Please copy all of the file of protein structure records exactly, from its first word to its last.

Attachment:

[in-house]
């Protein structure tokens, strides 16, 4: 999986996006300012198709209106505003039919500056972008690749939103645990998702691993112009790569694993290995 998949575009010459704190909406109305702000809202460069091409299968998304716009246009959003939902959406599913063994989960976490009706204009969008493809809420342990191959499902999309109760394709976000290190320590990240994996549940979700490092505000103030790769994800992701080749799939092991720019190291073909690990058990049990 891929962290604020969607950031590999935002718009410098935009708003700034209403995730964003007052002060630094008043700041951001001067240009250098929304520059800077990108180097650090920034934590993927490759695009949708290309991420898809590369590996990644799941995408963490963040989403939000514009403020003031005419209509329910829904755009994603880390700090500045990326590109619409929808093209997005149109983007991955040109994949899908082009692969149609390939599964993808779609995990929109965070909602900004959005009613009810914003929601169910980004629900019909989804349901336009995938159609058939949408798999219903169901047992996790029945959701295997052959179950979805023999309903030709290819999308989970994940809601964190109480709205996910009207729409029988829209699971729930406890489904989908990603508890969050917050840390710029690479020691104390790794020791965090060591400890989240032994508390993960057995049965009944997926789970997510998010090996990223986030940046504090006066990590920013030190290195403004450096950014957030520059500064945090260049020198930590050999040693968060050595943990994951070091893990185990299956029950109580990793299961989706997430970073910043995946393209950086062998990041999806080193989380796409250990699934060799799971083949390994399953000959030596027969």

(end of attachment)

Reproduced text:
[in-house]
């Protein structure tokens, strides 16, 4: 999986996006300012198709209106505003039919500056972008690749939103645990998702691993112009790569694993290995 998949575009010459704190909406109305702000809202460069091409299968998304716009246009959003939902959406599913063994989960976490009706204009969008493809809420342990191959499902999309109760394709976000290190320590990240994996549940979700490092505000103030790769994800992701080749799939092991720019190291073909690990058990049990 891929962290604020969607950031590999935002718009410098935009708003700034209403995730964003007052002060630094008043700041951001001067240009250098929304520059800077990108180097650090920034934590993927490759695009949708290309991420898809590369590996990644799941995408963490963040989403939000514009403020003031005419209509329910829904755009994603880390700090500045990326590109619409929808093209997005149109983007991955040109994949899908082009692969149609390939599964993808779609995990929109965070909602900004959005009613009810914003929601169910980004629900019909989804349901336009995938159609058939949408798999219903169901047992996790029945959701295997052959179950979805023999309903030709290819999308989970994940809601964190109480709205996910009207729409029988829209699971729930406890489904989908990603508890969050917050840390710029690479020691104390790794020791965090060591400890989240032994508390993960057995049965009944997926789970997510998010090996990223986030940046504090006066990590920013030190290195403004450096950014957030520059500064945090260049020198930590050999040693968060050595943990994951070091893990185990299956029950109580990793299961989706997430970073910043995946393209950086062998990041999806080193989380796409250990699934060799799971083949390994399953000959030596027969």